Re: rounding errors

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"Dominic R. Scales" <Dominic.Scales@aerosensing.de> writes:

> Alex Schuster wrote:
> > You just have to define the 2.56989 as a double: b = 2.56989d :)
> >
> > Remember that the floating point value 2.56989 is not the same as the
> > real number 2.56989000000000000..., but just some value around
> > 2.5698900. Converting it to a double introduces more digits to the
> > right, but they are pretty random.
> >
> >         Alex
> > --
> >   Alex Schuster     Wonko@weird.cologne.de          PGP Key available
> >                     alex@pet.mpin-koeln.mpg.de
>
> Danke Alex :)
>
>   the prints were more of an example. In the 'real' world,
>   the data is read in from a file with readu and is an array
>   of float variables. I want to perform the following maths
>   in double but with the cast to double I already introduce
>   'pretty random digits to the right', as you say.
>   I'ld really like to avoid calling something like double(string(a))
>   for some large array...

In principle you should not have to worry about those extra random
digits.  Since your original data are floating point, then they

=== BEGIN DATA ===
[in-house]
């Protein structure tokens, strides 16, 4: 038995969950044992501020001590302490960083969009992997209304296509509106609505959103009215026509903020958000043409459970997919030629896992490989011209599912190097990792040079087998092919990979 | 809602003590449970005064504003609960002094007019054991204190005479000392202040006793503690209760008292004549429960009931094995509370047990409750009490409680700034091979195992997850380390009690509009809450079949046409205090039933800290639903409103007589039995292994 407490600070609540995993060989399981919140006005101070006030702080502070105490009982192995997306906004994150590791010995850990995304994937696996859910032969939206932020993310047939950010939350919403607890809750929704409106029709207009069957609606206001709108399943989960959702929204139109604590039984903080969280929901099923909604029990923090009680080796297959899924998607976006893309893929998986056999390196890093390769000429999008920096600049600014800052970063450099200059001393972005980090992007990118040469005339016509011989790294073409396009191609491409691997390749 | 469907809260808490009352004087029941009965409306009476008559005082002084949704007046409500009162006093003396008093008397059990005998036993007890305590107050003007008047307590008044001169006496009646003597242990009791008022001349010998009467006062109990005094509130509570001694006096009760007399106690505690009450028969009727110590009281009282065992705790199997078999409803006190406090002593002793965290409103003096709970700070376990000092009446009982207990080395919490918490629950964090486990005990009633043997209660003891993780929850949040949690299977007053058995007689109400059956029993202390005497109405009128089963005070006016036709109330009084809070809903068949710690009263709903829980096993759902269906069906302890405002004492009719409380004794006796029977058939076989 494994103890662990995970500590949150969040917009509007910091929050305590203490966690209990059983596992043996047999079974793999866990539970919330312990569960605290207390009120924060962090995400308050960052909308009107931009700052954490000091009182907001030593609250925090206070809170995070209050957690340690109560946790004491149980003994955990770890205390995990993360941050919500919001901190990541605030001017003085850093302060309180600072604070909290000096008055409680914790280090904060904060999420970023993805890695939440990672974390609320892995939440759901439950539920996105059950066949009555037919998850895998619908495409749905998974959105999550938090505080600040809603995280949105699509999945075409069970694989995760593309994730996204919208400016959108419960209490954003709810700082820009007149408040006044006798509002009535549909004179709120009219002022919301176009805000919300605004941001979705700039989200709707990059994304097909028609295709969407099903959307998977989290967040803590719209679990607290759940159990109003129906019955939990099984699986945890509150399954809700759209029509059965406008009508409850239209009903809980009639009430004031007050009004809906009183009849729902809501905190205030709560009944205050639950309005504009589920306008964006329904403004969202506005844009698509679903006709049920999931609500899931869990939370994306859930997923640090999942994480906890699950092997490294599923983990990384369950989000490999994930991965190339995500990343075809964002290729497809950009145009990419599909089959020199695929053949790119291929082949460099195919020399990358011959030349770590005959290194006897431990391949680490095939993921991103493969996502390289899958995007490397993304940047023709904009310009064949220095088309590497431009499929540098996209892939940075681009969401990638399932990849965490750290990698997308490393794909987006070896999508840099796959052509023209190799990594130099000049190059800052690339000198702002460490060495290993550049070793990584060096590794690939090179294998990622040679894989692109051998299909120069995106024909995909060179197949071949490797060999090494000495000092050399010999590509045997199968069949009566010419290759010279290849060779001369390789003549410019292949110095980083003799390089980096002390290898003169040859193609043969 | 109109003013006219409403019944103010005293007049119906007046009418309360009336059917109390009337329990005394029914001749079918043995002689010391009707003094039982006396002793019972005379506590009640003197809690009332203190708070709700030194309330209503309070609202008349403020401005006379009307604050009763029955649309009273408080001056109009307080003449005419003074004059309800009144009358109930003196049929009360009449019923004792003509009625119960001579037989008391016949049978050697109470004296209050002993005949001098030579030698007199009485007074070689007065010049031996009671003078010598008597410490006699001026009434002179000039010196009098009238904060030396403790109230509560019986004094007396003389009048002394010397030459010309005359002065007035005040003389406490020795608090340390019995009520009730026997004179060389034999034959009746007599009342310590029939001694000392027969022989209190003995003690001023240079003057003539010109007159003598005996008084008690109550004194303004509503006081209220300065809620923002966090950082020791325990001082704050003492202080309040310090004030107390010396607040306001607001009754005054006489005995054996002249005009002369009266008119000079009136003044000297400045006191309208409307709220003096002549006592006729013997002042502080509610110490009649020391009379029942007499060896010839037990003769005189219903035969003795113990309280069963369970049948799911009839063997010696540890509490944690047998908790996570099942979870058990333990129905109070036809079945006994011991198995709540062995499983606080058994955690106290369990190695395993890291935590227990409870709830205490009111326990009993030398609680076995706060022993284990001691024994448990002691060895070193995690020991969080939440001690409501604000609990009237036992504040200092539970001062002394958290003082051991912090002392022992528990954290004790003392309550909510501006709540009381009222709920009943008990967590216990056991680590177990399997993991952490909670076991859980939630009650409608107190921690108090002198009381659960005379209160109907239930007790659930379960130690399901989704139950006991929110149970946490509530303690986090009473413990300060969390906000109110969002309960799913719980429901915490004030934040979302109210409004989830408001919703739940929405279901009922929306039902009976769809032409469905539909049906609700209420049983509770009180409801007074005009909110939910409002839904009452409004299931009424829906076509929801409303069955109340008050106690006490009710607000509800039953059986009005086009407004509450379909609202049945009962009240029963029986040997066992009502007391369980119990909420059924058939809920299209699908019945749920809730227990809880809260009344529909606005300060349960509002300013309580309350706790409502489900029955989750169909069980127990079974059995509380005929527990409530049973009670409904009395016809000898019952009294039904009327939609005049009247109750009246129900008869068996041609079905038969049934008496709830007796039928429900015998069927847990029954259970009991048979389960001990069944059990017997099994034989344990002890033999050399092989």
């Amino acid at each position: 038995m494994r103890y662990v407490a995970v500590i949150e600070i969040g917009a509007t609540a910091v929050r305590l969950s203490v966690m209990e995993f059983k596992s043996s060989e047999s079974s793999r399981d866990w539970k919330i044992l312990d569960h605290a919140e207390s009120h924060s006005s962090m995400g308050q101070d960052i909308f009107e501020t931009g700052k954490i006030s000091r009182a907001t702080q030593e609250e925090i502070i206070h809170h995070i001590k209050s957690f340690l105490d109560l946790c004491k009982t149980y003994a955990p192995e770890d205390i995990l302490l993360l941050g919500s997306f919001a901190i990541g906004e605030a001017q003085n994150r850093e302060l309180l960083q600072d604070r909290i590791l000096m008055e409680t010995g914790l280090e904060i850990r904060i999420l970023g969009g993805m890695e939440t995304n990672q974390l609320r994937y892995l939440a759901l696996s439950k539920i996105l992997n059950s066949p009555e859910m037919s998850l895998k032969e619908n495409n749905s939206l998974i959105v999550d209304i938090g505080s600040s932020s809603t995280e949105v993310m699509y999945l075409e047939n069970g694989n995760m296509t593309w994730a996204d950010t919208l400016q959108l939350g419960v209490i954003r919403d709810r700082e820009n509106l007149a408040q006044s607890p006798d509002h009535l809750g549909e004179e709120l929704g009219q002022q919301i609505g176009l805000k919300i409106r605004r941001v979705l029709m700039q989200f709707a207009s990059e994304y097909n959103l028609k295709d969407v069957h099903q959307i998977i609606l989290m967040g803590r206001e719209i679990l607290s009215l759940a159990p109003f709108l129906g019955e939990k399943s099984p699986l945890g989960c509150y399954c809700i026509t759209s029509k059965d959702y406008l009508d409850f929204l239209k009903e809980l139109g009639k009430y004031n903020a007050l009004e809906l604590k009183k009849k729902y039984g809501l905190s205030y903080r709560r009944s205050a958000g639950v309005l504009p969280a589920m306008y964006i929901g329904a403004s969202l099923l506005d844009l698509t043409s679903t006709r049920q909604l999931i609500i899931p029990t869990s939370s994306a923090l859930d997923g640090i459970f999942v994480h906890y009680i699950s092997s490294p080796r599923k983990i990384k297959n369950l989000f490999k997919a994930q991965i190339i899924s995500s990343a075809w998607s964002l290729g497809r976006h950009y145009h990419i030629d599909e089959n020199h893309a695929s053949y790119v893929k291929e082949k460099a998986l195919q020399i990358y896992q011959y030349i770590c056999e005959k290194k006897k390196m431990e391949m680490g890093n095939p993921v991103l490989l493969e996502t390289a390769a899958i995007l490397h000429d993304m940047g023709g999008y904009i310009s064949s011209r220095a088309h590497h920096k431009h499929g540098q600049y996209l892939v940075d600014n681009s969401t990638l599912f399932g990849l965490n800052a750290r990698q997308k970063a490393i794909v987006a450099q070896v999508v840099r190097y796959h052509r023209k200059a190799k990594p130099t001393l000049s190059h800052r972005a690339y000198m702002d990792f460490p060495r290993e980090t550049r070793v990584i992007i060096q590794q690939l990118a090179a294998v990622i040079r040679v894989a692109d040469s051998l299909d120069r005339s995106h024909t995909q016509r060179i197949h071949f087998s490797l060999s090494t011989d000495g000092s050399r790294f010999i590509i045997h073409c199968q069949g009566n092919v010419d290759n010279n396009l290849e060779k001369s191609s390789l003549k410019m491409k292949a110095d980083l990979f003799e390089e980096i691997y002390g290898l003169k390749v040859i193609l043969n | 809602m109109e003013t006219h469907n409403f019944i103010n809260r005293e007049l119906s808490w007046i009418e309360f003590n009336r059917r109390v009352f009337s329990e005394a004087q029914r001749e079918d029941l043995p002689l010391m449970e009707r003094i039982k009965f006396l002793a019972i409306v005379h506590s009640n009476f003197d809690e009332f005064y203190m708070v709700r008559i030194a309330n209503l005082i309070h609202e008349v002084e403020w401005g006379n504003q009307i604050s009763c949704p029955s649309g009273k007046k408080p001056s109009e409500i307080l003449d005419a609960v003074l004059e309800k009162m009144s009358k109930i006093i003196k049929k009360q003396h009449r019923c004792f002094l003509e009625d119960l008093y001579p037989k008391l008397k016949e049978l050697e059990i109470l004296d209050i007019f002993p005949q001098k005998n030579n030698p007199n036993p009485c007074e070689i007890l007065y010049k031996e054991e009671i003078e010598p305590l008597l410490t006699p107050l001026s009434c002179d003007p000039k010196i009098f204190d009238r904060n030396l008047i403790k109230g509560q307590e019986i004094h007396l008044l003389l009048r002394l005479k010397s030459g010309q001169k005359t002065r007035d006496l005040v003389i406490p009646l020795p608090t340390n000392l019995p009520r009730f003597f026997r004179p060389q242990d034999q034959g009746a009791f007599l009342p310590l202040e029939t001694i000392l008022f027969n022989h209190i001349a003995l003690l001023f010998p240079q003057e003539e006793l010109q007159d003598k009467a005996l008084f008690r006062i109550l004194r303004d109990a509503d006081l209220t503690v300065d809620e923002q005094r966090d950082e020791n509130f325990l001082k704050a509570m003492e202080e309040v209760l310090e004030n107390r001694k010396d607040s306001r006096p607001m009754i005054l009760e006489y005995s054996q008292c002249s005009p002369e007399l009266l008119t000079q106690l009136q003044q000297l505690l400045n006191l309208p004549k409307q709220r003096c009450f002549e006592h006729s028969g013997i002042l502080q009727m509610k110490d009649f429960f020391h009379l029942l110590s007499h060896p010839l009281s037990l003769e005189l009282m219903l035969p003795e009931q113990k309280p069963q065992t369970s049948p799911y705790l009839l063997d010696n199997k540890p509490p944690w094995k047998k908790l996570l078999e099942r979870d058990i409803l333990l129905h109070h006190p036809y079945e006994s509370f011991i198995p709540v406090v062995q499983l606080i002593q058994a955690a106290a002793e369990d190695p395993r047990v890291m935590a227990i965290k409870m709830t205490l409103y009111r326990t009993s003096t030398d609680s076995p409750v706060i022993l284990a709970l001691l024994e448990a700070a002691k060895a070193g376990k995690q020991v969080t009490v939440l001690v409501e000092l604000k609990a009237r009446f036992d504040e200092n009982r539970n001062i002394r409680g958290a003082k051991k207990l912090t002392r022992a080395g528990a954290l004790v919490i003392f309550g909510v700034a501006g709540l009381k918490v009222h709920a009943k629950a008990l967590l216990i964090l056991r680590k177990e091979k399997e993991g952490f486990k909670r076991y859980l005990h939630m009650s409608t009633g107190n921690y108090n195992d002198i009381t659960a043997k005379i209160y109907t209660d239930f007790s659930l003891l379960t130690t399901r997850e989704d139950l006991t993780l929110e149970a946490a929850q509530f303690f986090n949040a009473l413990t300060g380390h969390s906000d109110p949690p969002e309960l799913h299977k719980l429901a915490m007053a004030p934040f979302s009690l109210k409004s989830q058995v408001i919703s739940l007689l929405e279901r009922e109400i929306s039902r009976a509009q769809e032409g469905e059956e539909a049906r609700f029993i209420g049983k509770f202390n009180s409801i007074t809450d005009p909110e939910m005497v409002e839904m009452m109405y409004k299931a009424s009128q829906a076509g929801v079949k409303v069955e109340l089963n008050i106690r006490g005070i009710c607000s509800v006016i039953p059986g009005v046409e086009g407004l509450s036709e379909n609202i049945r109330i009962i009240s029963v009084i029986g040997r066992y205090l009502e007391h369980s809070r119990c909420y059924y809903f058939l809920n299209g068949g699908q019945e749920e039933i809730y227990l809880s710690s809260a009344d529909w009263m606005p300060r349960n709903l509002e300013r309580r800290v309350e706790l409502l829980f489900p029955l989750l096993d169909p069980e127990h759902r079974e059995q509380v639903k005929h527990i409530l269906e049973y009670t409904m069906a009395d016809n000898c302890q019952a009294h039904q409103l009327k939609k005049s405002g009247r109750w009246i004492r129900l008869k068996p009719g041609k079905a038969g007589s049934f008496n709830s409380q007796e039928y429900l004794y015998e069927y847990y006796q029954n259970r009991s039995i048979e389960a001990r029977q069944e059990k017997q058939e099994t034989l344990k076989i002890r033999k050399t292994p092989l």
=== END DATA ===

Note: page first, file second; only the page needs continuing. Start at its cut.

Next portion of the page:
contain no more than 7 digits of precision.  Any digits beyond the 7th
are simply *undefined*.  If you want higher precision then you should
recreate your file using double precision arithmetic from the start.

Even if you use double precision then you will still have random
digits at the end, but just farther out:

IDL> print, 2.56989d, format='(D30.20)'
2.56989000000000000767

This is a consequence of how numbers are represented in the base-two
number system.  Generally speaking the relative uncertainty will be
(MACHAR()).EPS for floating point in IDL.

Craig

--
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Craig B. Markwardt, Ph.D.         EMAIL:    craigmnet@cow.physics.wisc.edu
Astrophysics, IDL, Finance, Derivatives | Remove "net" for better response
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